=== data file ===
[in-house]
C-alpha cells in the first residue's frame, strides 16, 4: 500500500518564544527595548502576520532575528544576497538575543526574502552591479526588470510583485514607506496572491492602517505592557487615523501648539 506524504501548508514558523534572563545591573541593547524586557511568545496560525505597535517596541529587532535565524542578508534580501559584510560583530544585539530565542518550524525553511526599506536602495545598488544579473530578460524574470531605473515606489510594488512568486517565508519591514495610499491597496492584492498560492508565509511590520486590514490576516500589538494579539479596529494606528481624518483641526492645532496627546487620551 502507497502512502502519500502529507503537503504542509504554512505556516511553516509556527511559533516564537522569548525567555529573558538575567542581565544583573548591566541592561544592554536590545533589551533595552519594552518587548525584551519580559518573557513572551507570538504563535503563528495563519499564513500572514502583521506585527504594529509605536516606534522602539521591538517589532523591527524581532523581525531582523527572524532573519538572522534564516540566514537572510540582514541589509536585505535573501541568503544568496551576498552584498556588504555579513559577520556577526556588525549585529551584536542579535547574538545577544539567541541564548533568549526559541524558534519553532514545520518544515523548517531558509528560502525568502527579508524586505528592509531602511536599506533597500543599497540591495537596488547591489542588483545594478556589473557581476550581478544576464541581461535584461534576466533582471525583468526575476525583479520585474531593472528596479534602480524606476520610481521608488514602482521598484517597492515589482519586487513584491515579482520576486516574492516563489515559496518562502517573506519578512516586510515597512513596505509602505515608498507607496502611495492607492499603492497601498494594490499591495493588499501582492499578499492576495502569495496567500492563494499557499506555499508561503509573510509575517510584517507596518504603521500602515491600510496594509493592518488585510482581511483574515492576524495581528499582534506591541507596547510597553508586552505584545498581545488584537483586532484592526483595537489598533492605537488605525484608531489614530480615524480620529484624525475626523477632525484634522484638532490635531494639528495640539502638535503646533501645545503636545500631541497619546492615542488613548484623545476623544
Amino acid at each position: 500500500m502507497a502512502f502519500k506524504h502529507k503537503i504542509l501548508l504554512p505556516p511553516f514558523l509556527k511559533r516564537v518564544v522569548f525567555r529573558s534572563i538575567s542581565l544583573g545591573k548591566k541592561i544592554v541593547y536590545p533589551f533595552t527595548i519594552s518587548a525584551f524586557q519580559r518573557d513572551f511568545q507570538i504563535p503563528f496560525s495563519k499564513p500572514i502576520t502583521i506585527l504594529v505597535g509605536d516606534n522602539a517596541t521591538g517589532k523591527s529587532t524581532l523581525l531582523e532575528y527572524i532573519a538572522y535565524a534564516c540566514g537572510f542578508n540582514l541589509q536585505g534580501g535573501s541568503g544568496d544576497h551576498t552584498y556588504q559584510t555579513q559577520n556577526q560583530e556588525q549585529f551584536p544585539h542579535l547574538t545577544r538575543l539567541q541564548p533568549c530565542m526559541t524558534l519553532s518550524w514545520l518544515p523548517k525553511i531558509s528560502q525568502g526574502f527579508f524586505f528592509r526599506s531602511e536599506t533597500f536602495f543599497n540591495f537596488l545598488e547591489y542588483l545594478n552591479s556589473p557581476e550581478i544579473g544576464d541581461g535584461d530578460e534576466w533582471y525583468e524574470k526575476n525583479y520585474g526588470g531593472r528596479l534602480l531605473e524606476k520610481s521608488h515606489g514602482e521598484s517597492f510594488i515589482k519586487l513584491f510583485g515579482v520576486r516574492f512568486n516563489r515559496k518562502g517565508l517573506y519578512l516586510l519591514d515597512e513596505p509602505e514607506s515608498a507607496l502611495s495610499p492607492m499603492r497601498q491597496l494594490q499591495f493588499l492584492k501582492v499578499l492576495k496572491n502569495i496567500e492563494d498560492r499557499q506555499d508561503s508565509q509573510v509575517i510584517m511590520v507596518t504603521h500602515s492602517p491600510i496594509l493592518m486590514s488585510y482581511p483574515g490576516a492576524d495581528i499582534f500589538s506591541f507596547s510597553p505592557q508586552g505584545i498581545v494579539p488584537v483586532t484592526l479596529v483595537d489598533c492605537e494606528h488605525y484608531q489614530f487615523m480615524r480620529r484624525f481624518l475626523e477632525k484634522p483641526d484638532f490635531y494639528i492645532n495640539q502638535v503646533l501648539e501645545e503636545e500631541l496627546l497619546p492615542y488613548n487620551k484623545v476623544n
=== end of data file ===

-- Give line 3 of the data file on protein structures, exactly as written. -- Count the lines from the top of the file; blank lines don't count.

Amino acid at each position: 500500500m502507497a502512502f502519500k506524504h502529507k503537503i504542509l501548508l504554512p505556516p511553516f514558523l509556527k511559533r516564537v518564544v522569548f525567555r529573558s534572563i538575567s542581565l544583573g545591573k548591566k541592561i544592554v541593547y536590545p533589551f533595552t527595548i519594552s518587548a525584551f524586557q519580559r518573557d513572551f511568545q507570538i504563535p503563528f496560525s495563519k499564513p500572514i502576520t502583521i506585527l504594529v505597535g509605536d516606534n522602539a517596541t521591538g517589532k523591527s529587532t524581532l523581525l531582523e532575528y527572524i532573519a538572522y535565524a534564516c540566514g537572510f542578508n540582514l541589509q536585505g534580501g535573501s541568503g544568496d544576497h551576498t552584498y556588504q559584510t555579513q559577520n556577526q560583530e556588525q549585529f551584536p544585539h542579535l547574538t545577544r538575543l539567541q541564548p533568549c530565542m526559541t524558534l519553532s518550524w514545520l518544515p523548517k525553511i531558509s528560502q525568502g526574502f527579508f524586505f528592509r526599506s531602511e536599506t533597500f536602495f543599497n540591495f537596488l545598488e547591489y542588483l545594478n552591479s556589473p557581476e550581478i544579473g544576464d541581461g535584461d530578460e534576466w533582471y525583468e524574470k526575476n525583479y520585474g526588470g531593472r528596479l534602480l531605473e524606476k520610481s521608488h515606489g514602482e521598484s517597492f510594488i515589482k519586487l513584491f510583485g515579482v520576486r516574492f512568486n516563489r515559496k518562502g517565508l517573506y519578512l516586510l519591514d515597512e513596505p509602505e514607506s515608498a507607496l502611495s495610499p492607492m499603492r497601498q491597496l494594490q499591495f493588499l492584492k501582492v499578499l492576495k496572491n502569495i496567500e492563494d498560492r499557499q506555499d508561503s508565509q509573510v509575517i510584517m511590520v507596518t504603521h500602515s492602517p491600510i496594509l493592518m486590514s488585510y482581511p483574515g490576516a492576524d495581528i499582534f500589538s506591541f507596547s510597553p505592557q508586552g505584545i498581545v494579539p488584537v483586532t484592526l479596529v483595537d489598533c492605537e494606528h488605525y484608531q489614530f487615523m480615524r480620529r484624525f481624518l475626523e477632525k484634522p483641526d484638532f490635531y494639528i492645532n495640539q502638535v503646533l501648539e501645545e503636545e500631541l496627546l497619546p492615542y488613548n487620551k484623545v476623544n